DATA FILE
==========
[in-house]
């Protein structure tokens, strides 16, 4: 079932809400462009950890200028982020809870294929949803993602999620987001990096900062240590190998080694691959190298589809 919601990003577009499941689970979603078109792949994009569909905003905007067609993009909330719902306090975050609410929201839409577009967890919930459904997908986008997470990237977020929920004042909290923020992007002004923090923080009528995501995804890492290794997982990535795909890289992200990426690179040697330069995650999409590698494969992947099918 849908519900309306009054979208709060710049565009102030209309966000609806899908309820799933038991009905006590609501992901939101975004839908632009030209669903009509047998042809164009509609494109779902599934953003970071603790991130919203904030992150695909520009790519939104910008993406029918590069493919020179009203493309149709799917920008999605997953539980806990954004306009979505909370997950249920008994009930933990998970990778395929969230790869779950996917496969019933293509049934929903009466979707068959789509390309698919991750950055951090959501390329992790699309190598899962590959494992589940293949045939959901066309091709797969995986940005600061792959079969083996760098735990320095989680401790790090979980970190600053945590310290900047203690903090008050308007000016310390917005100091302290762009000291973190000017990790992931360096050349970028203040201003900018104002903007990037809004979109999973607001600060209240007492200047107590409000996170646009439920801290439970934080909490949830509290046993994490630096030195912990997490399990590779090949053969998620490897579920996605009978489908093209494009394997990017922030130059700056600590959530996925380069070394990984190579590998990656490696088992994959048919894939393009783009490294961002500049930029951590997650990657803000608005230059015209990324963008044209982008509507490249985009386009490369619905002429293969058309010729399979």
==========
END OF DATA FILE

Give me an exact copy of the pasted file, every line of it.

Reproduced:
[in-house]
């Protein structure tokens, strides 16, 4: 079932809400462009950890200028982020809870294929949803993602999620987001990096900062240590190998080694691959190298589809 919601990003577009499941689970979603078109792949994009569909905003905007067609993009909330719902306090975050609410929201839409577009967890919930459904997908986008997470990237977020929920004042909290923020992007002004923090923080009528995501995804890492290794997982990535795909890289992200990426690179040697330069995650999409590698494969992947099918 849908519900309306009054979208709060710049565009102030209309966000609806899908309820799933038991009905006590609501992901939101975004839908632009030209669903009509047998042809164009509609494109779902599934953003970071603790991130919203904030992150695909520009790519939104910008993406029918590069493919020179009203493309149709799917920008999605997953539980806990954004306009979505909370997950249920008994009930933990998970990778395929969230790869779950996917496969019933293509049934929903009466979707068959789509390309698919991750950055951090959501390329992790699309190598899962590959494992589940293949045939959901066309091709797969995986940005600061792959079969083996760098735990320095989680401790790090979980970190600053945590310290900047203690903090008050308007000016310390917005100091302290762009000291973190000017990790992931360096050349970028203040201003900018104002903007990037809004979109999973607001600060209240007492200047107590409000996170646009439920801290439970934080909490949830509290046993994490630096030195912990997490399990590779090949053969998620490897579920996605009978489908093209494009394997990017922030130059700056600590959530996925380069070394990984190579590998990656490696088992994959048919894939393009783009490294961002500049930029951590997650990657803000608005230059015209990324963008044209982008509507490249985009386009490369619905002429293969058309010729399979």